the division of the population having been ascertained, how shall we lay out the roads so as to make the different lines of communication, particularly the most frequented ones, as short as possible? Four plans ordinarily present themselves under which the ground selected for our city to be built on may be laid out: the square, hexagonal, octagonal, and circular. Of these, the hexagonal type seems, according to our mathematical calculations, the one which gives the greatest length of streets and the greatest amount of habitable surface, with the smallest consumption of space. As a rule, for cities the population of which is homogeneous, the octagonal and hexagonal plans are much preferable to the square in respect both to the utilization of the surface and the facility of communications. Unfortunately, both plans are liable to the objection that they give house-lots having acute angles of sixty degrees in the hexagonal, and of forty-five degrees in the octagonal plan. Practically the population finds it convenient to bear toward the center of the city, and, the more it bears that way, the more it is to its interest to do so. Consequently, the density of the population diminishes from the center toward the circumference. Under such conditions, the circular plan is very satisfactory. It has in effect the double advantage of furnishing direct roads to the center of the town, and of accommodating itself to giving to the houses in the outlying quarters the greater amount of space they require. For the center of cities, where the population is compact and homogeneous, where land is dear and communication is needed in every direction alike, the hexagonal plan, with the reservation of a few places for public monuments, is most convenient. This central part might be surrounded by a boulevard, beyond which the circular type might be adopted with modifications so as to avoid curved streets. The principal streets of each suburb might be directed toward the center of the city, and each suburb might in itself be laid out more or less according to the rectangular type. The transverse streets would, however, spread farther apart as the distance from the center became greater; and main diagonal streets might be arranged to cross the whole city, with few or only slight deviations. Beyond the suburbs, the principal radial streets might be continued for a considerable distance farther, but the transverse streets would nearly disappear. The accompanying design has been drawn according to these principles. It is worthy of remark that the sketch is more like the European cities that have grown up by progressive additions than the American cities which have been built on a so-called rational plan.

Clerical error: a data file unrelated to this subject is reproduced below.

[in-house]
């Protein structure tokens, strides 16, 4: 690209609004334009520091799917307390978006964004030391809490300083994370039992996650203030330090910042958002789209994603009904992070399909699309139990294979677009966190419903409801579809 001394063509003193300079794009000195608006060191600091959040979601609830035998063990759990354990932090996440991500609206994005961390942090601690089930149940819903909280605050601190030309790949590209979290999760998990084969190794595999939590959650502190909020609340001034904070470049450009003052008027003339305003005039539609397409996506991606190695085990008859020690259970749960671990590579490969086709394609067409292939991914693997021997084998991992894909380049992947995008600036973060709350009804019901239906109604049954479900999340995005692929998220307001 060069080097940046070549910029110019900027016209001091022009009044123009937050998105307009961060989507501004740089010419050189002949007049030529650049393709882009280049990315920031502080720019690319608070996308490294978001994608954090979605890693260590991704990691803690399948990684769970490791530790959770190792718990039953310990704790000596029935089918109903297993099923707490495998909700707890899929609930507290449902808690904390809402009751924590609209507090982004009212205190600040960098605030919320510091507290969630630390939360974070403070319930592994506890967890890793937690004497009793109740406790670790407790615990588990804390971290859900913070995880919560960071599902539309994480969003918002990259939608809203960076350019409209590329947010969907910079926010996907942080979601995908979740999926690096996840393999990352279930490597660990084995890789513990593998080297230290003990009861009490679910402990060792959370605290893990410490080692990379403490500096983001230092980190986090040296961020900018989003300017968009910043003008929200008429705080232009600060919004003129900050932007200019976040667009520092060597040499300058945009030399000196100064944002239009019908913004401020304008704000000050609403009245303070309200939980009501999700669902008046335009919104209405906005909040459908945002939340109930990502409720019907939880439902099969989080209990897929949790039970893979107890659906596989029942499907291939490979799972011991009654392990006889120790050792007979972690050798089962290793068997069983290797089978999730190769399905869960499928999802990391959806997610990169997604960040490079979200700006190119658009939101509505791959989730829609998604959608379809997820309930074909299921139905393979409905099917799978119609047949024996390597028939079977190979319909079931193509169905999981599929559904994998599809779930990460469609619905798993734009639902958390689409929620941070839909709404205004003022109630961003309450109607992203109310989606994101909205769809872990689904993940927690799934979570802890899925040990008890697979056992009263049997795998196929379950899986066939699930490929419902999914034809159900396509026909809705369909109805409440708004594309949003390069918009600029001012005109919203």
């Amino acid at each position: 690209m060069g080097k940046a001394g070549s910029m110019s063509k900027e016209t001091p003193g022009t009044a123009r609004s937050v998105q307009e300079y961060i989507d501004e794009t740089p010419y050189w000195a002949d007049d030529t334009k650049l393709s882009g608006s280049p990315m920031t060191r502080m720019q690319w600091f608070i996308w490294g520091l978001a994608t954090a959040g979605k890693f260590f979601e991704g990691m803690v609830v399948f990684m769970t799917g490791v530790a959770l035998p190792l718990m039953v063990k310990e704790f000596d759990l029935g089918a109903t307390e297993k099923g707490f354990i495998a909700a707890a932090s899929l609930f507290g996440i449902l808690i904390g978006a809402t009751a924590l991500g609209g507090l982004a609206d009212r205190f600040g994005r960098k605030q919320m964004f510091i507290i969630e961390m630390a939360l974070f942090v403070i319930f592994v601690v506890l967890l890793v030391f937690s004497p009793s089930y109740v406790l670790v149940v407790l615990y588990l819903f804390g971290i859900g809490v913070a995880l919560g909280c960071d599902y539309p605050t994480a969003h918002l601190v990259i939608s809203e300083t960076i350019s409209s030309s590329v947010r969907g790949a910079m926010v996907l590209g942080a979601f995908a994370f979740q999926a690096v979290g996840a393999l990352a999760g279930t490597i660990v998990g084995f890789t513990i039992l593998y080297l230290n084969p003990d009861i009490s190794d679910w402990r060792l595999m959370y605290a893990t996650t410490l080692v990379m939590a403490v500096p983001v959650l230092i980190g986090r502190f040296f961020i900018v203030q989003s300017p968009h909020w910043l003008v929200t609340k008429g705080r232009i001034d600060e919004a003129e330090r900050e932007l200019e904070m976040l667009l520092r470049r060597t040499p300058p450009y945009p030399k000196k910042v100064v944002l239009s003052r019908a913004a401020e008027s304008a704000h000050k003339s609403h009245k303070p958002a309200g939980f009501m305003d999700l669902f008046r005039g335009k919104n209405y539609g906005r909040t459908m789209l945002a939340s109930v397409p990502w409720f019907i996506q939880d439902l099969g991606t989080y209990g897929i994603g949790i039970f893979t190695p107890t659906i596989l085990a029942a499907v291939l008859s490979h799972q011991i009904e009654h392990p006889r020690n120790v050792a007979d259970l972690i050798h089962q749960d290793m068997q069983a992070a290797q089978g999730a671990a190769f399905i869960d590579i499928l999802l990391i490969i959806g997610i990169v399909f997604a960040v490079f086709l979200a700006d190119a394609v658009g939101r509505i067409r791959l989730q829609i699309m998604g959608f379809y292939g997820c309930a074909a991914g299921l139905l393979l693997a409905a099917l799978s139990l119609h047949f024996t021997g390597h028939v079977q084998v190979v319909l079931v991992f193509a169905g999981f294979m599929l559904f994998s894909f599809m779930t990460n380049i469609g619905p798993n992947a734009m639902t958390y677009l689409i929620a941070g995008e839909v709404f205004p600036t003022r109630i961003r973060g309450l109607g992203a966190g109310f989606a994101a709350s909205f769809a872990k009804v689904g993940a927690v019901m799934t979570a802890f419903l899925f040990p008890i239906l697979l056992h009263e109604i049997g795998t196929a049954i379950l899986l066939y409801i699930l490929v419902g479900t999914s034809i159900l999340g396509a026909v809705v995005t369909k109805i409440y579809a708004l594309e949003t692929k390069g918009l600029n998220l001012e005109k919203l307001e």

So far we have considered the question from an exclusively geometrical point of view. We may continue our study by referring to the influences which geographical, meteorological, commercial, and political conditions have had in the laying out of cities. Certain directions in the ways of communication are often imposed by the topographical situation; as, for example, when the town is crossed by a river or a